Thursday, 29 April 2010


With mounting worries about the LOTRO’s future after the Warner Bros buyout, allied to speculation about Turbine’s financial health (WB wouldn’t have bought it if it wasn’t profitable or it wouldn’t have been sold if it was in good health – take your pick!), there has been a marked tendency for observers, educated and otherwise, to ascribe the apparent decline in the game’s quality over the last year to the lifetime subscription experiment. While conceding the value of the original financial shot in the arm during LOTRO’s early days, the argument goes, we lifetime subscribers are now parasitic on the game, contributing nothing to development. Indeed, some forum posts have suggested, lifetime subscribers are largely responsible for the current doldrums. By the same token, many lifetimers moan that for these reasons, Turbine regards them as less that the dust on its feet, and completely fails to take their interests to heart – the not illogical implication here being that this particular group of players is more likely to be picky and demanding.

I say that’s rubbish. It’s true that lifetimers no longer pay a monthly subscription; on the other hand, this scenario completely ignores the crucial fact that lifetime subscribers actually represent a large and essentially captive pool of customers for paid expansions. Let me put it this way: say that a monthly subscriber, cheesed off by the paucity of content since Vol. III/Book 1 was released earlier this year, decides to cancel his subscription on 1 May. From this point on, both the lapsed subscriber and a lifetime subscriber are contributing the same amount to Turbine’s kitty, namely nothing. However, let’s be optimistic and say that on 1 November, Turbine release a wonderful new boxed expansion, with a new landmass and even (as long as we’re dreaming) a fully revised LI system, retailing for about 30 euros. My guess is that at that point, the vast majority of lifetime subscribers, even those who perhaps haven’t logged on since early summer, will fork out for the expansion – after all, the game hasn’t cost them anything for over half a year, and what’s more, there is little or no hassle involved. However, what are the chances that lapsed monthly subscribers will do the same, given that just buying the box won’t be enough – they’ll also have to go to the trouble and expense of re-subscribing?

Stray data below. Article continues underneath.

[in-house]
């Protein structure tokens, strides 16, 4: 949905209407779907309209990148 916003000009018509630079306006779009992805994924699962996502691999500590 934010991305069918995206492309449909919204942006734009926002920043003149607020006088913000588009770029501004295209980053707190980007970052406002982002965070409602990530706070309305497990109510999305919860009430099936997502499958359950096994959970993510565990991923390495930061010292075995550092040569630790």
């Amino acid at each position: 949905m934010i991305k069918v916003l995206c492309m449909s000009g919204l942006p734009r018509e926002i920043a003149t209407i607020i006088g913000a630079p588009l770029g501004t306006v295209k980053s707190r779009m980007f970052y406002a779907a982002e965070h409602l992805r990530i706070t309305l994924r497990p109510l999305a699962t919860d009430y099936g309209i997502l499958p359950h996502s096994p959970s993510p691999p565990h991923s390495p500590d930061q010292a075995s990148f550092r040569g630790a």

Lifetime subscriptions may or may not have been a good thing for Turbine from an actuarial point of view; that depends very much on the specifics of the company’s financing and accounting. But I don’t believe that ongoing financial problems, if any, can be ascribed to the existence of lifetime subscribers; if we don’t pay for the swings, we pay for the roundabouts, and we mostly do so quite happily.


Nalorin said...

…nevermind the fact that lifetime-subscribers helped the development of the game in its early stages by fronting quite an amount of cash.

Yeebo said...

I think you are dead on.

I also suspect that the huge influx of cash from lifetime subbers largely funded the development of Moria. The lack of another big influx may explain why the expansion that followed was so modest in comparison.